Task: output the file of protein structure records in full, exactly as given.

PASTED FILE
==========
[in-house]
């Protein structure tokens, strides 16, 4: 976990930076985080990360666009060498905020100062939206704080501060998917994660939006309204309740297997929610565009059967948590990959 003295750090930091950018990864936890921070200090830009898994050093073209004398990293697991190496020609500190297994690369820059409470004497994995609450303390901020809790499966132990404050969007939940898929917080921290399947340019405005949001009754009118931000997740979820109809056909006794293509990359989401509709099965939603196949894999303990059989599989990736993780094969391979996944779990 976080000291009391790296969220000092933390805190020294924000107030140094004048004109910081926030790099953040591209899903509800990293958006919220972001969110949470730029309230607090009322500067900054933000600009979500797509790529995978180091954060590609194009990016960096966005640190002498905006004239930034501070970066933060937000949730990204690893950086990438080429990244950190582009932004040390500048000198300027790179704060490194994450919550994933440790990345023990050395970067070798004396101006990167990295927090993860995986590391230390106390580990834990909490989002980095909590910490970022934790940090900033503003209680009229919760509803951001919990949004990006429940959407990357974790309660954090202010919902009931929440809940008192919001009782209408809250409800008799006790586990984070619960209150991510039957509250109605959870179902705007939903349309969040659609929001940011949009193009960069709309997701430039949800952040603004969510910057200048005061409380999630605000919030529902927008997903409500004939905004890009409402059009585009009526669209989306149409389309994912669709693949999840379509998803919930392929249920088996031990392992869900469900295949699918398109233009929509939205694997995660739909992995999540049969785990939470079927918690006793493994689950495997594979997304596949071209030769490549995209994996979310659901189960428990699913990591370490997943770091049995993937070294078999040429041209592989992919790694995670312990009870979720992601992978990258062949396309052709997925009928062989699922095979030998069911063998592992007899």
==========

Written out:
[in-house]
């Protein structure tokens, strides 16, 4: 976990930076985080990360666009060498905020100062939206704080501060998917994660939006309204309740297997929610565009059967948590990959 003295750090930091950018990864936890921070200090830009898994050093073209004398990293697991190496020609500190297994690369820059409470004497994995609450303390901020809790499966132990404050969007939940898929917080921290399947340019405005949001009754009118931000997740979820109809056909006794293509990359989401509709099965939603196949894999303990059989599989990736993780094969391979996944779990 976080000291009391790296969220000092933390805190020294924000107030140094004048004109910081926030790099953040591209899903509800990293958006919220972001969110949470730029309230607090009322500067900054933000600009979500797509790529995978180091954060590609194009990016960096966005640190002498905006004239930034501070970066933060937000949730990204690893950086990438080429990244950190582009932004040390500048000198300027790179704060490194994450919550994933440790990345023990050395970067070798004396101006990167990295927090993860995986590391230390106390580990834990909490989002980095909590910490970022934790940090900033503003209680009229919760509803951001919990949004990006429940959407990357974790309660954090202010919902009931929440809940008192919001009782209408809250409800008799006790586990984070619960209150991510039957509250109605959870179902705007939903349309969040659609929001940011949009193009960069709309997701430039949800952040603004969510910057200048005061409380999630605000919030529902927008997903409500004939905004890009409402059009585009009526669209989306149409389309994912669709693949999840379509998803919930392929249920088996031990392992869900469900295949699918398109233009929509939205694997995660739909992995999540049969785990939470079927918690006793493994689950495997594979997304596949071209030769490549995209994996979310659901189960428990699913990591370490997943770091049995993937070294078999040429041209592989992919790694995670312990009870979720992601992978990258062949396309052709997925009928062989699922095979030998069911063998592992007899």